President Tshisekedi (top left), Joseph Sany (top right), Rep. Karen Bass (center) discuss how the United States and the African Union can work together to address to enhance peace and prosperity on the continent.
Tshisekedi’s own election as DRC president marked a democratic highlight on the continent. Sworn in as president on January 24, 2019, his inauguration marked the first peaceful transition of power in the history of the DRC and the end of his predecessor Joseph Kabila’s 18-year rule.
In the DRC, Tshisekedi said, the security forces have a history of violating human rights that is challenging to get away from. “People still have certain instincts that go back for decades and decades … [Changing that mindset] is daily work. It is not easy,” he admitted. Tshisekedi said the international community should encourage his government and not “cry scandal each and every time there is an issue surrounding human rights.”
As the Islamic State’s affiliates have steadily spread in Africa, Tshisekedi sees a role for the international community in helping to train African government forces to combat violent extremism. In March, the State Department designated Islamic State of Iraq and Syria–Democratic Republic of the Congo (ISIS-DRC) as a foreign terrorist organization.
Meanwhile, the conflict in Ethiopia threatens stability in East Africa. Ethiopian government forces have been fighting the Tigray People’s Liberation Front (TPLF), a former national ruling party, in Tigray since November 2020 when Ethiopian Prime Minister Abiy Ahmed ordered a military offensive in response to an attack on a military base. Eritrean forces have been helping Ethiopian federal government forces in the conflict. Thousands of people have been killed. All sides have been accused of committing atrocities.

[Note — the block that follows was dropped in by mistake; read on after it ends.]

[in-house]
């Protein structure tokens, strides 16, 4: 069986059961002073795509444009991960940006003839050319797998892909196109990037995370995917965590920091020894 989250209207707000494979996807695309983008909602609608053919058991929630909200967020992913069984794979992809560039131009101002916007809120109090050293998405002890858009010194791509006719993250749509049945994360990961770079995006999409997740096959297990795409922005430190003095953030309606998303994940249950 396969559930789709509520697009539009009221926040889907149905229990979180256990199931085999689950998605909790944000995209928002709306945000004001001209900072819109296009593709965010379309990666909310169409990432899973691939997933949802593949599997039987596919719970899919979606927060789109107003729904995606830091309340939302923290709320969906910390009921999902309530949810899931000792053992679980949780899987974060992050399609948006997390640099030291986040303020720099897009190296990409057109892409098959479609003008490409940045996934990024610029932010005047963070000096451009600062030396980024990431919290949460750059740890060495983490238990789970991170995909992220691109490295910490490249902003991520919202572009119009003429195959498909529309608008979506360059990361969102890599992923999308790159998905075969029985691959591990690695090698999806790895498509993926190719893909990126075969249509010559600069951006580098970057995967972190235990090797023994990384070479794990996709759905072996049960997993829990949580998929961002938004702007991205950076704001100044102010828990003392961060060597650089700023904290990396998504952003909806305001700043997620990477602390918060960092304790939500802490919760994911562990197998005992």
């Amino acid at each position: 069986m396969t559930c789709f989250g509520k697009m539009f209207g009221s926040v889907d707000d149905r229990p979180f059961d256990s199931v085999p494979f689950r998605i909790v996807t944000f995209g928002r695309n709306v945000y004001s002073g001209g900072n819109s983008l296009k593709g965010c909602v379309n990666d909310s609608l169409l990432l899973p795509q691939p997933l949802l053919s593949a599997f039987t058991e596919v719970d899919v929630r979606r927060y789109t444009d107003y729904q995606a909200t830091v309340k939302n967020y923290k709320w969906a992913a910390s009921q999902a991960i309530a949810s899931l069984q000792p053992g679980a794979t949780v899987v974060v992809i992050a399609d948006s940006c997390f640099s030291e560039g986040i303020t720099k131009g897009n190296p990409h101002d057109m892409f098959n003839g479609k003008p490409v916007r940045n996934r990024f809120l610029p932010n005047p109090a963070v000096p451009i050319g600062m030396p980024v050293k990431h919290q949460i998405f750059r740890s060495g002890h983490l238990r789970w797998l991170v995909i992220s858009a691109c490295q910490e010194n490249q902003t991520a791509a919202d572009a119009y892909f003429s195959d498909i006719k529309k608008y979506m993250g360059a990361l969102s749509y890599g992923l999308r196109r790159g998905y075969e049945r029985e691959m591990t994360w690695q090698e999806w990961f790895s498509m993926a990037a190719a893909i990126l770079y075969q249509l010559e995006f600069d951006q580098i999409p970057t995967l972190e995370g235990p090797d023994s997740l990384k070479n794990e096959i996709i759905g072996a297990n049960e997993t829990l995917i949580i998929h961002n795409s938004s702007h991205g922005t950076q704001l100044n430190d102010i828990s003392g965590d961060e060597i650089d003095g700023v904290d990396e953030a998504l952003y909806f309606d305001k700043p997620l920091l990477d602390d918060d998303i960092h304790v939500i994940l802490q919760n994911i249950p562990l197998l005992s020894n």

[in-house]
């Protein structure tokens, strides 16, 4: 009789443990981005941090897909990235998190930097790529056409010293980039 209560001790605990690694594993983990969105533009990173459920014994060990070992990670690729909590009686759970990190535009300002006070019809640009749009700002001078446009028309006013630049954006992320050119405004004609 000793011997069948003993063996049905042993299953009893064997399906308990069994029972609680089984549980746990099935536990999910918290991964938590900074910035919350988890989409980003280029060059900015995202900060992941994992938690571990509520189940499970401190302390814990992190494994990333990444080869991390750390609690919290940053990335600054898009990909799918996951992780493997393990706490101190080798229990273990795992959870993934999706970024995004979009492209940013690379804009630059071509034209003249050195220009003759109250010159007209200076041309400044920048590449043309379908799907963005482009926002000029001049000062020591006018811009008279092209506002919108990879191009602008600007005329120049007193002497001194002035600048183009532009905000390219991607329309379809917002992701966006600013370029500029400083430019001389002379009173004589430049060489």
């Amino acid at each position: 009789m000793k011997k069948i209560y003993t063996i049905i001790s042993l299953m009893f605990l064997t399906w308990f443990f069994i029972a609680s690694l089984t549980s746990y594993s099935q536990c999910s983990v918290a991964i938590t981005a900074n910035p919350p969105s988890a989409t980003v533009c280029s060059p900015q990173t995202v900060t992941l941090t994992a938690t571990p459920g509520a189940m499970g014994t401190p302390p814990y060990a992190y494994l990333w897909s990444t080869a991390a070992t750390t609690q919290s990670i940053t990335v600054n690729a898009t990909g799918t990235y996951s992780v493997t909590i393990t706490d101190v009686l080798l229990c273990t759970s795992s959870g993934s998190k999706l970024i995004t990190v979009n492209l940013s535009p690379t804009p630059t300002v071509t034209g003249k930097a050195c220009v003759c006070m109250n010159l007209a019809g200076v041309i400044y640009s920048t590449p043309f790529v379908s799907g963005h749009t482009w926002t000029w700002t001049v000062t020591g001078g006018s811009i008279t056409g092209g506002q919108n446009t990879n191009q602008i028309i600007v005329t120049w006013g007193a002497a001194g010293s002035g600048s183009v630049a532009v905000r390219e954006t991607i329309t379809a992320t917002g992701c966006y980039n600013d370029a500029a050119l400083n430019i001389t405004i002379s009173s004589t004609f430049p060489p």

“What is happening in Ethiopia right now is truly awful,” Tshisekedi said. He said the United States should share detailed information with the AU about human rights violations in Ethiopia. “If we actually have proof that human rights are being violated … then we can show pan-African solidarity and that will help our Ethiopian brothers,” he said. “We just don’t have enough information and we have a lot of questions, so we are a bit trapped as an institution.”
In June, the AU created a commission of inquiry to investigate allegations of human rights violations in the Tigray region. However, the commission will begin its work in Banjul, the capital of Gambia, and will conduct investigations on the ground only when “the conditions are met,” according to the AU.
The United Nations Office of the High Commissioner for Human Rights and the Ethiopian Human Rights Commission are also jointly investigating human rights abuses and violations in Tigray.
Bass put the onus of responding to the crisis on the AU rather than foreign powers like the United States. She asked Tshisekedi what the United States could do to help the AU increase its capacity and ability to intervene. Tshisekedi said the AU charter prevents the body from intervening in member countries’ internal affairs. “And the current conflict in Ethiopia is considered to be an internal affair,” he said.
Bass said the United States is focused on getting humanitarian aid safely into Tigray where more than 350,000 people are living in famine conditions. She called on Eritrea to withdraw its troops from the region and for peace negotiations between the warring sides to begin immediately. She also did not rule out the possibility of U.S. sanctions. “[T]he way things have deteriorated [in Tigray] is of major concern to us here in the United States, and major concern that the situation that exists now could get even worse,” said Bass.
In the end, a peaceful and prosperous Africa redounds to the benefit of not just the continent, but the international community at large. “You certainly can’t have investment without peace and stability,” Bass said. “Enhancing our economic partnerships through expanded investment and trade is critical. Addressing COVID, strengthening democracy and peace and stability are prerequisites for that investment.”